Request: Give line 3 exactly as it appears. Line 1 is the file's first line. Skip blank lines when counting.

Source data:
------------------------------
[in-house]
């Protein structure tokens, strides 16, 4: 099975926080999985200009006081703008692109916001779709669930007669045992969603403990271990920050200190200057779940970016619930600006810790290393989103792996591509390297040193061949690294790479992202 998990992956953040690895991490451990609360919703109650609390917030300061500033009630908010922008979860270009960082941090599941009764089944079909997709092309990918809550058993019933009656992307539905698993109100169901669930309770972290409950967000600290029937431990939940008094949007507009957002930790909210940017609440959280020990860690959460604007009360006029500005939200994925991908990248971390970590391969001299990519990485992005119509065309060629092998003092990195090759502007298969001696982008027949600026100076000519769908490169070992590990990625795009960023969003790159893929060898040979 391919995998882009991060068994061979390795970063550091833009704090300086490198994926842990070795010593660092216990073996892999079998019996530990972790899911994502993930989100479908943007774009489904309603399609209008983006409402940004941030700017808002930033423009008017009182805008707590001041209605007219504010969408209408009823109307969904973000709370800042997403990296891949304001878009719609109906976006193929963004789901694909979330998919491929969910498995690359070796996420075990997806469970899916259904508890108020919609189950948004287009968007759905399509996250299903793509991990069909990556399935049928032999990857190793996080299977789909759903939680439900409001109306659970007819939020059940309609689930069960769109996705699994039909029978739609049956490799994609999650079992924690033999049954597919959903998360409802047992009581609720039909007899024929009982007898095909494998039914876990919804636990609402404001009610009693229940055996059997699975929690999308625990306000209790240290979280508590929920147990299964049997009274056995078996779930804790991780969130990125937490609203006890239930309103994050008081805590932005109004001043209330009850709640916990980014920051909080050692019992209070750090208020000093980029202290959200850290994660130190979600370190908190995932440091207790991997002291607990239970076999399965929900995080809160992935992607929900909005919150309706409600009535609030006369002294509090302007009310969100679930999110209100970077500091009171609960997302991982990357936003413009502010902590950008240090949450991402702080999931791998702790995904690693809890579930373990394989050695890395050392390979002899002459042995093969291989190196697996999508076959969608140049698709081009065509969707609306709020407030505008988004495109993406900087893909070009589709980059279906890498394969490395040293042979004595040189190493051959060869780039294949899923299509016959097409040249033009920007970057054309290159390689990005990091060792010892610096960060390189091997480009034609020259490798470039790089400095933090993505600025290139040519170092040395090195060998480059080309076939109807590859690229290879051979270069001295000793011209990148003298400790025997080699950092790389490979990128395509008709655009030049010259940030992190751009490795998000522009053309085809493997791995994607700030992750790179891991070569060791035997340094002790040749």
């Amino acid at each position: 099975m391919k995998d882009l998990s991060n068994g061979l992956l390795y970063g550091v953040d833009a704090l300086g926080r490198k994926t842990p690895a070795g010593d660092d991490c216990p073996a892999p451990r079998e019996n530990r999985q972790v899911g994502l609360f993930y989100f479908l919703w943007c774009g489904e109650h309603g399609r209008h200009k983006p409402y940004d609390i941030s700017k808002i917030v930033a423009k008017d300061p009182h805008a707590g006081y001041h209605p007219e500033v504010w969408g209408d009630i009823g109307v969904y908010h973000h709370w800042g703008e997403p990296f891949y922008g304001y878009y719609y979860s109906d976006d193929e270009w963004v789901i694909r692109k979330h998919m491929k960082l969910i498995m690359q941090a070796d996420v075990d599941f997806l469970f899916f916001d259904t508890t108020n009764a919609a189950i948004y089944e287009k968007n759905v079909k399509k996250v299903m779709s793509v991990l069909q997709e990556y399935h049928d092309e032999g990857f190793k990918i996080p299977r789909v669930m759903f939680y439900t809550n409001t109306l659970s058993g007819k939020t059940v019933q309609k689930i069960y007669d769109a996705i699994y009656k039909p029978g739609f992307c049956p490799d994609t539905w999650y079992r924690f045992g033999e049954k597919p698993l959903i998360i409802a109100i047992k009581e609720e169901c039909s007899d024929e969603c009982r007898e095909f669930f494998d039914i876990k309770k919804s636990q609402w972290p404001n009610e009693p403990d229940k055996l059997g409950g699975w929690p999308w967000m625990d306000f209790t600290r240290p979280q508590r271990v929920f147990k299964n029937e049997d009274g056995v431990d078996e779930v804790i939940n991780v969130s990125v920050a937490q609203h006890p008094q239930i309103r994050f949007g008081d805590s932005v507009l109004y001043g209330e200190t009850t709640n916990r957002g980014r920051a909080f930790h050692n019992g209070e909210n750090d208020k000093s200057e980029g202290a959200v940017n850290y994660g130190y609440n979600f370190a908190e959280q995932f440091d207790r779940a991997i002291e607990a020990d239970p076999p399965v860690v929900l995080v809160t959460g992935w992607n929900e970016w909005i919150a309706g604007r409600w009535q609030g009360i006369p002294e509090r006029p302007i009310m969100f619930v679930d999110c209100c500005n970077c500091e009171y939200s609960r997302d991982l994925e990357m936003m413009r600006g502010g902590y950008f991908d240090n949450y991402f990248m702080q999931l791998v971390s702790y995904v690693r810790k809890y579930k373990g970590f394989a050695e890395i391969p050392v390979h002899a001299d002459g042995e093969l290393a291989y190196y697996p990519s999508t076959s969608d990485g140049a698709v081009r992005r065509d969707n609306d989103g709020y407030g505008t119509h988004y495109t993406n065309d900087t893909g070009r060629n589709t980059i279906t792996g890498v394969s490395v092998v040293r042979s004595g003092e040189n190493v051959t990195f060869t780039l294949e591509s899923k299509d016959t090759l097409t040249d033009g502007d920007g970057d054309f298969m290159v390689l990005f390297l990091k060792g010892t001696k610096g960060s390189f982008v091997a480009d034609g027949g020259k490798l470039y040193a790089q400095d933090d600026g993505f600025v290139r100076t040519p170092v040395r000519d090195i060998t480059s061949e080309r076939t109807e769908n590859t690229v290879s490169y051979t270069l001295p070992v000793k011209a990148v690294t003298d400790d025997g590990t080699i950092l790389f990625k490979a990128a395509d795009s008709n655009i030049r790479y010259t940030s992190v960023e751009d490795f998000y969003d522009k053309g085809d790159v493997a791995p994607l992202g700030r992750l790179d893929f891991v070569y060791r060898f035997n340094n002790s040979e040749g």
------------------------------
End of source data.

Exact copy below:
């Amino acid at each position: 099975m391919k995998d882009l998990s991060n068994g061979l992956l390795y970063g550091v953040d833009a704090l300086g926080r490198k994926t842990p690895a070795g010593d660092d991490c216990p073996a892999p451990r079998e019996n530990r999985q972790v899911g994502l609360f993930y989100f479908l919703w943007c774009g489904e109650h309603g399609r209008h200009k983006p409402y940004d609390i941030s700017k808002i917030v930033a423009k008017d300061p009182h805008a707590g006081y001041h209605p007219e500033v504010w969408g209408d009630i009823g109307v969904y908010h973000h709370w800042g703008e997403p990296f891949y922008g304001y878009y719609y979860s109906d976006d193929e270009w963004v789901i694909r692109k979330h998919m491929k960082l969910i498995m690359q941090a070796d996420v075990d599941f997806l469970f899916f916001d259904t508890t108020n009764a919609a189950i948004y089944e287009k968007n759905v079909k399509k996250v299903m779709s793509v991990l069909q997709e990556y399935h049928d092309e032999g990857f190793k990918i996080p299977r789909v669930m759903f939680y439900t809550n409001t109306l659970s058993g007819k939020t059940v019933q309609k689930i069960y007669d769109a996705i699994y009656k039909p029978g739609f992307c049956p490799d994609t539905w999650y079992r924690f045992g033999e049954k597919p698993l959903i998360i409802a109100i047992k009581e609720e169901c039909s007899d024929e969603c009982r007898e095909f669930f494998d039914i876990k309770k919804s636990q609402w972290p404001n009610e009693p403990d229940k055996l059997g409950g699975w929690p999308w967000m625990d306000f209790t600290r240290p979280q508590r271990v929920f147990k299964n029937e049997d009274g056995v431990d078996e779930v804790i939940n991780v969130s990125v920050a937490q609203h006890p008094q239930i309103r994050f949007g008081d805590s932005v507009l109004y001043g209330e200190t009850t709640n916990r957002g980014r920051a909080f930790h050692n019992g209070e909210n750090d208020k000093s200057e980029g202290a959200v940017n850290y994660g130190y609440n979600f370190a908190e959280q995932f440091d207790r779940a991997i002291e607990a020990d239970p076999p399965v860690v929900l995080v809160t959460g992935w992607n929900e970016w909005i919150a309706g604007r409600w009535q609030g009360i006369p002294e509090r006029p302007i009310m969100f619930v679930d999110c209100c500005n970077c500091e009171y939200s609960r997302d991982l994925e990357m936003m413009r600006g502010g902590y950008f991908d240090n949450y991402f990248m702080q999931l791998v971390s702790y995904v690693r810790k809890y579930k373990g970590f394989a050695e890395i391969p050392v390979h002899a001299d002459g042995e093969l290393a291989y190196y697996p990519s999508t076959s969608d990485g140049a698709v081009r992005r065509d969707n609306d989103g709020y407030g505008t119509h988004y495109t993406n065309d900087t893909g070009r060629n589709t980059i279906t792996g890498v394969s490395v092998v040293r042979s004595g003092e040189n190493v051959t990195f060869t780039l294949e591509s899923k299509d016959t090759l097409t040249d033009g502007d920007g970057d054309f298969m290159v390689l990005f390297l990091k060792g010892t001696k610096g960060s390189f982008v091997a480009d034609g027949g020259k490798l470039y040193a790089q400095d933090d600026g993505f600025v290139r100076t040519p170092v040395r000519d090195i060998t480059s061949e080309r076939t109807e769908n590859t690229v290879s490169y051979t270069l001295p070992v000793k011209a990148v690294t003298d400790d025997g590990t080699i950092l790389f990625k490979a990128a395509d795009s008709n655009i030049r790479y010259t940030s992190v960023e751009d490795f998000y969003d522009k053309g085809d790159v493997a791995p994607l992202g700030r992750l790179d893929f891991v070569y060791r060898f035997n340094n002790s040979e040749g």